All the Clarke shadower's catapults were sprung with red tube rubber, which was more pliable and elasticised than the black and was scarce. Puncture and tube replacements were carried out at the main garage/workshop which was part of Clarke Bks.
Before setting off to liberate our occupied football field, our leaders, Douglas and O'Donnell divided us into groups of ten and dispatched us in formation, across the curvy green area in front of McDermott.
Through the trees and a gap in the metal fence, (where we were compelled to stop briefly to allow a convoy of Ford armoured cars and Ford V8 trucks to pass) we piled onto the road opposite Dobbyn's shop. From there we sprinted down the hill passing between O'Donnell's old galvanised/wooden shop and the amused PA at his hut opposite the picture house. Finally turning left at the fruit-farm, we travelled along the South Road as far as the dental clinic where we assembled under cover of the trees and the grass bank lining the road. There we re-grouped and were briefed about the plan to liberate our field. I thought, as did others of my age group, that we should simply bombard them with stones and drive them back across the Burma Road, but our leaders had a more complicated plan.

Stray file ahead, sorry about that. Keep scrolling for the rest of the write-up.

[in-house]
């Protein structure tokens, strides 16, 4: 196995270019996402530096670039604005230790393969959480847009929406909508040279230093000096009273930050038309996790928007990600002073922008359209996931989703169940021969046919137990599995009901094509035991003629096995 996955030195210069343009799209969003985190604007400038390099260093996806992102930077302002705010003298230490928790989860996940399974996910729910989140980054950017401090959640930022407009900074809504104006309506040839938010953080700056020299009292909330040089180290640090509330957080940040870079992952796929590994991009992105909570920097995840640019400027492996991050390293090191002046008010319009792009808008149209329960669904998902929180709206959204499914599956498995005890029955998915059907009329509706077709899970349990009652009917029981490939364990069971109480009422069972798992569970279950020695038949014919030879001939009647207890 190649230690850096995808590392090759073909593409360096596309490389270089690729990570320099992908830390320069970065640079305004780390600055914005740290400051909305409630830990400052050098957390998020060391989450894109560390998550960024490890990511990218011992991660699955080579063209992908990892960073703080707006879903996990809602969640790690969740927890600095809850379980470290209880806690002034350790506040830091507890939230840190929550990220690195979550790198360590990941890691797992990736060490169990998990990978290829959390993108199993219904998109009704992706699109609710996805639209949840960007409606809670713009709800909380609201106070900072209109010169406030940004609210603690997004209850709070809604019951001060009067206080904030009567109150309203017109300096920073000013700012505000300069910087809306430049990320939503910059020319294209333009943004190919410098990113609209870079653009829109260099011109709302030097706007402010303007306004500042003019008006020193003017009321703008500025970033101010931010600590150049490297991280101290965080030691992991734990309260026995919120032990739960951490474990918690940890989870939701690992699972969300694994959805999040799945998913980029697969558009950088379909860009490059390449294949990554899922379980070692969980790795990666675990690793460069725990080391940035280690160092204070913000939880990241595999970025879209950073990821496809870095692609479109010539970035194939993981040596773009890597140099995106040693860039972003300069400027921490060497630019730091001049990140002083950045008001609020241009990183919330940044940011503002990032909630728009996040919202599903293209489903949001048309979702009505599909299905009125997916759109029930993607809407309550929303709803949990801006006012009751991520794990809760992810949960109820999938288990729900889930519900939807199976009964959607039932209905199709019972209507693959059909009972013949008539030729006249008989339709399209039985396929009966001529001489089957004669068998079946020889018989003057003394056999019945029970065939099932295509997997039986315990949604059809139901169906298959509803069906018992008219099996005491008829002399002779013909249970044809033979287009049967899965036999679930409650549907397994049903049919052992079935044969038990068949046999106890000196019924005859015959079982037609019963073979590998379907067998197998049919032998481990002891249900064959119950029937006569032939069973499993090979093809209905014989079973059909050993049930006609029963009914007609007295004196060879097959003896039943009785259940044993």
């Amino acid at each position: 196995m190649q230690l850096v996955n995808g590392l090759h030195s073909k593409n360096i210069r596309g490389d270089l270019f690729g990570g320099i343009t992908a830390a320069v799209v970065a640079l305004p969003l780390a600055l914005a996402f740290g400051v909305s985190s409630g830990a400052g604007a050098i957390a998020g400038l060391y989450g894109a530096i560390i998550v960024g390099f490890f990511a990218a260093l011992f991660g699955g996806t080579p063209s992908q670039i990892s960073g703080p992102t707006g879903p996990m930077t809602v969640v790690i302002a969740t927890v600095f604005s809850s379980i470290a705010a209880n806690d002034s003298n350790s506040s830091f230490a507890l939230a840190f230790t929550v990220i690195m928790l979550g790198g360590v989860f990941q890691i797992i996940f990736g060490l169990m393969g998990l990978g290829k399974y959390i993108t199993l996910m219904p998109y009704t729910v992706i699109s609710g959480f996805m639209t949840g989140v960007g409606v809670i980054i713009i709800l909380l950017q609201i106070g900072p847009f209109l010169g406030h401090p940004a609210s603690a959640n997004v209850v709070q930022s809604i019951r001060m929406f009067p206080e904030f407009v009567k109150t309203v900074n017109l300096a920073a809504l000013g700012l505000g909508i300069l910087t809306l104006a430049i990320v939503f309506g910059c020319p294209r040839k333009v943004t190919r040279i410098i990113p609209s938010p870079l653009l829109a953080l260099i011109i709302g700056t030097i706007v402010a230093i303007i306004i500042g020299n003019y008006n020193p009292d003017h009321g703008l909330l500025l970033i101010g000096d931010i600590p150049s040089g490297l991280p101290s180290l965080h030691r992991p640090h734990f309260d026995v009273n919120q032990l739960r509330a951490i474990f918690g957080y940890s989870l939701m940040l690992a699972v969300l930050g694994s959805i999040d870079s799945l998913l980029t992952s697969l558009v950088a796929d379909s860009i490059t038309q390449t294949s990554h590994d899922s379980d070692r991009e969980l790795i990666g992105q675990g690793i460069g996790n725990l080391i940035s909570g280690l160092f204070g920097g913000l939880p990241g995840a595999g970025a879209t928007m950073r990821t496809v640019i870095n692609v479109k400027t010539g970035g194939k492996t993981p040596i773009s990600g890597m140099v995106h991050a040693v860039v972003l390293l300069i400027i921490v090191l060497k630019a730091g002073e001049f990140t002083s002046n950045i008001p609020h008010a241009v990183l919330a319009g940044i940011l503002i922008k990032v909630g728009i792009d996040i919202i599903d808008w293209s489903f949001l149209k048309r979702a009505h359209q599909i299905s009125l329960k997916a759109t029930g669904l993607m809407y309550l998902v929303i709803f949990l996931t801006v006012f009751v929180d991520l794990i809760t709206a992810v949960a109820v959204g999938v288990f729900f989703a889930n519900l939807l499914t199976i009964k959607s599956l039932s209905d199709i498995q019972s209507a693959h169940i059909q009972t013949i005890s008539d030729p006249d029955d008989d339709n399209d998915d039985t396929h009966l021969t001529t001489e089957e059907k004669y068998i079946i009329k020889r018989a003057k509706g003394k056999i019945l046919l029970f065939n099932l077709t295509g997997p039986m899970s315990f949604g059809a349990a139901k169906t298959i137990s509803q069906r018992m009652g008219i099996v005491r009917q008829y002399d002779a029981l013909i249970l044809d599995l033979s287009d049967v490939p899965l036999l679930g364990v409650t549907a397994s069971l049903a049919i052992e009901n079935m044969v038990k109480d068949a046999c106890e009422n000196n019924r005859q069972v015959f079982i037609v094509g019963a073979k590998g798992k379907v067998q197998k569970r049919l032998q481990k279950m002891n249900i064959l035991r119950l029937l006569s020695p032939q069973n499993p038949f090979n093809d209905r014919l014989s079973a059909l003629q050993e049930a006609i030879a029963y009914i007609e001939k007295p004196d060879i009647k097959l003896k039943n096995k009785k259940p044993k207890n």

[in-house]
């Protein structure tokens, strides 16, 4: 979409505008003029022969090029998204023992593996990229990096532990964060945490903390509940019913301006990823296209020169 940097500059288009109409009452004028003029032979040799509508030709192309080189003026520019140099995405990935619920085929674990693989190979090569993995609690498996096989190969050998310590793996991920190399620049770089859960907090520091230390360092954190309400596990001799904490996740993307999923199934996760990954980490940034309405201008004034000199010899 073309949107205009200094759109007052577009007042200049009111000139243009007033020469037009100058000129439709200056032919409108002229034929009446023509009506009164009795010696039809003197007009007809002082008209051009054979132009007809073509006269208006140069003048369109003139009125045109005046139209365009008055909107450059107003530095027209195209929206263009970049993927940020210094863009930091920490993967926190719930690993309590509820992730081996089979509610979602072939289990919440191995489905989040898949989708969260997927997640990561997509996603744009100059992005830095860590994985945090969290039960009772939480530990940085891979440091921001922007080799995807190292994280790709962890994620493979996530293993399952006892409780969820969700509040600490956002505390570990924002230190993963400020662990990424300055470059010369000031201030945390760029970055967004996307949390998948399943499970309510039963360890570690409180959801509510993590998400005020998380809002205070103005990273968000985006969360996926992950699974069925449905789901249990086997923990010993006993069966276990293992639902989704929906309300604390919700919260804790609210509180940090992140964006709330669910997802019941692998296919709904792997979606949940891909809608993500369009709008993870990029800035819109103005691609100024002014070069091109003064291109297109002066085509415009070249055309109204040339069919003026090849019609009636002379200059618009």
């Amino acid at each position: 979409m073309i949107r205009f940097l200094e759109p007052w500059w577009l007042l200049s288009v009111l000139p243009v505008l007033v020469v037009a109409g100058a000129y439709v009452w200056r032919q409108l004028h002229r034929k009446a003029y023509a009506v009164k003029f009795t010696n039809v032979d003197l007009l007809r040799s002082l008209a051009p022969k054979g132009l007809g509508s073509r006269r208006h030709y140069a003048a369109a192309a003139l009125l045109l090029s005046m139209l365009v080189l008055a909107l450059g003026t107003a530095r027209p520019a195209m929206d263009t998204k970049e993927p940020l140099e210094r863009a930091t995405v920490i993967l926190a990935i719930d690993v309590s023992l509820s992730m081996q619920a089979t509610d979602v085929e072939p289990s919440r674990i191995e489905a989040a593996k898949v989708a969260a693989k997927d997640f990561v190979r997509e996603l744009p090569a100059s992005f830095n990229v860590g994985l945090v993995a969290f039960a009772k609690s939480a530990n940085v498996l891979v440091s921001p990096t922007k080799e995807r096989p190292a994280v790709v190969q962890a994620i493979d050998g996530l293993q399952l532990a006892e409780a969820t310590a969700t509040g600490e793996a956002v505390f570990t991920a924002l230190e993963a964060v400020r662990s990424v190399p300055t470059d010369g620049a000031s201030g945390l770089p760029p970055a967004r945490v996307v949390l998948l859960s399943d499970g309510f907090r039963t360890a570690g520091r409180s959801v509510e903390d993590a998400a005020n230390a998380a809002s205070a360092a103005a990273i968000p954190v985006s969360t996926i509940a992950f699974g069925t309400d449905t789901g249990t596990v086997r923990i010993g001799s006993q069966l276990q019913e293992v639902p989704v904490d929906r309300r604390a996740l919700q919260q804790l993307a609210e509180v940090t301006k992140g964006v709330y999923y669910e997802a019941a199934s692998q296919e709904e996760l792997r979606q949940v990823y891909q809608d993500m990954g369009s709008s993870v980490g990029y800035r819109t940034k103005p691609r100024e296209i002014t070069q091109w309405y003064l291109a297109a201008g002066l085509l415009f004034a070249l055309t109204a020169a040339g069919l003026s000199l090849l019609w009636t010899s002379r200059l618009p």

The clash against the alliance differed in many ways to the inter-barrack stone fights that I remember. They weren't always organised or indeed caused by any obvious incident and there wasn't always something to be gained from them either. To my memory, I think mostly they occurred spontaneously and when they ended, peace between the beligerents was nearly instant and I don't recall any casualties on either side following those skirmishes. That was probably down to our lack of shooting skills. There was a reason for the battle against the alliance though and there was something to be gained from winning it too.